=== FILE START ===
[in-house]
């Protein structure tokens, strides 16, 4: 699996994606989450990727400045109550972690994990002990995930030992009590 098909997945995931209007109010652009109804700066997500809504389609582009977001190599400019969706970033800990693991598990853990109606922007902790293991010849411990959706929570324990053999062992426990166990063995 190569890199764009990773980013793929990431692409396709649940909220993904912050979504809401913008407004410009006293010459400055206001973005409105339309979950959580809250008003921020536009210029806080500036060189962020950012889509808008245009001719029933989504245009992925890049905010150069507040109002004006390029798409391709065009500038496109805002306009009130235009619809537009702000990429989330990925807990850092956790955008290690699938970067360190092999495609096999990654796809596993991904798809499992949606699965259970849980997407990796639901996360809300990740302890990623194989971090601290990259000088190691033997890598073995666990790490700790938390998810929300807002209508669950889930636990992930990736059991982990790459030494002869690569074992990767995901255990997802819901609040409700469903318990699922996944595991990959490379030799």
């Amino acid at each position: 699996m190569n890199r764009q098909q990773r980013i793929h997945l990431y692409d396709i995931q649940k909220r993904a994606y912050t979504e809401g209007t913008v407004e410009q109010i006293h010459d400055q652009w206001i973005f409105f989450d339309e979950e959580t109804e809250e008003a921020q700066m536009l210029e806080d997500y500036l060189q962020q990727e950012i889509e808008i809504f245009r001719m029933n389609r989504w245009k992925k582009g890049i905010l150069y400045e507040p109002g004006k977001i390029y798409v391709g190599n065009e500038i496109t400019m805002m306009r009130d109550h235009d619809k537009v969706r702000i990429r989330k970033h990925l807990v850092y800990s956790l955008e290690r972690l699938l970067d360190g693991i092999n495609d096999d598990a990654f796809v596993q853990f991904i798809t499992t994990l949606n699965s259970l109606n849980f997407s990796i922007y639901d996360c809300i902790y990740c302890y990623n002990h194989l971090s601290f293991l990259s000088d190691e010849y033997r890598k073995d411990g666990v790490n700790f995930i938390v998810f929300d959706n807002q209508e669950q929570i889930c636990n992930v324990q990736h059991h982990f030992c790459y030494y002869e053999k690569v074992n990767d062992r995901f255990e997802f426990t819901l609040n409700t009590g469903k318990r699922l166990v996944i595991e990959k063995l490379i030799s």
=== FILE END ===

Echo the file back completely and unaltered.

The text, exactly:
[in-house]
């Protein structure tokens, strides 16, 4: 699996994606989450990727400045109550972690994990002990995930030992009590 098909997945995931209007109010652009109804700066997500809504389609582009977001190599400019969706970033800990693991598990853990109606922007902790293991010849411990959706929570324990053999062992426990166990063995 190569890199764009990773980013793929990431692409396709649940909220993904912050979504809401913008407004410009006293010459400055206001973005409105339309979950959580809250008003921020536009210029806080500036060189962020950012889509808008245009001719029933989504245009992925890049905010150069507040109002004006390029798409391709065009500038496109805002306009009130235009619809537009702000990429989330990925807990850092956790955008290690699938970067360190092999495609096999990654796809596993991904798809499992949606699965259970849980997407990796639901996360809300990740302890990623194989971090601290990259000088190691033997890598073995666990790490700790938390998810929300807002209508669950889930636990992930990736059991982990790459030494002869690569074992990767995901255990997802819901609040409700469903318990699922996944595991990959490379030799």
């Amino acid at each position: 699996m190569n890199r764009q098909q990773r980013i793929h997945l990431y692409d396709i995931q649940k909220r993904a994606y912050t979504e809401g209007t913008v407004e410009q109010i006293h010459d400055q652009w206001i973005f409105f989450d339309e979950e959580t109804e809250e008003a921020q700066m536009l210029e806080d997500y500036l060189q962020q990727e950012i889509e808008i809504f245009r001719m029933n389609r989504w245009k992925k582009g890049i905010l150069y400045e507040p109002g004006k977001i390029y798409v391709g190599n065009e500038i496109t400019m805002m306009r009130d109550h235009d619809k537009v969706r702000i990429r989330k970033h990925l807990v850092y800990s956790l955008e290690r972690l699938l970067d360190g693991i092999n495609d096999d598990a990654f796809v596993q853990f991904i798809t499992t994990l949606n699965s259970l109606n849980f997407s990796i922007y639901d996360c809300i902790y990740c302890y990623n002990h194989l971090s601290f293991l990259s000088d190691e010849y033997r890598k073995d411990g666990v790490n700790f995930i938390v998810f929300d959706n807002q209508e669950q929570i889930c636990n992930v324990q990736h059991h982990f030992c790459y030494y002869e053999k690569v074992n990767d062992r995901f255990e997802f426990t819901l609040n409700t009590g469903k318990r699922l166990v996944i595991e990959k063995l490379i030799s």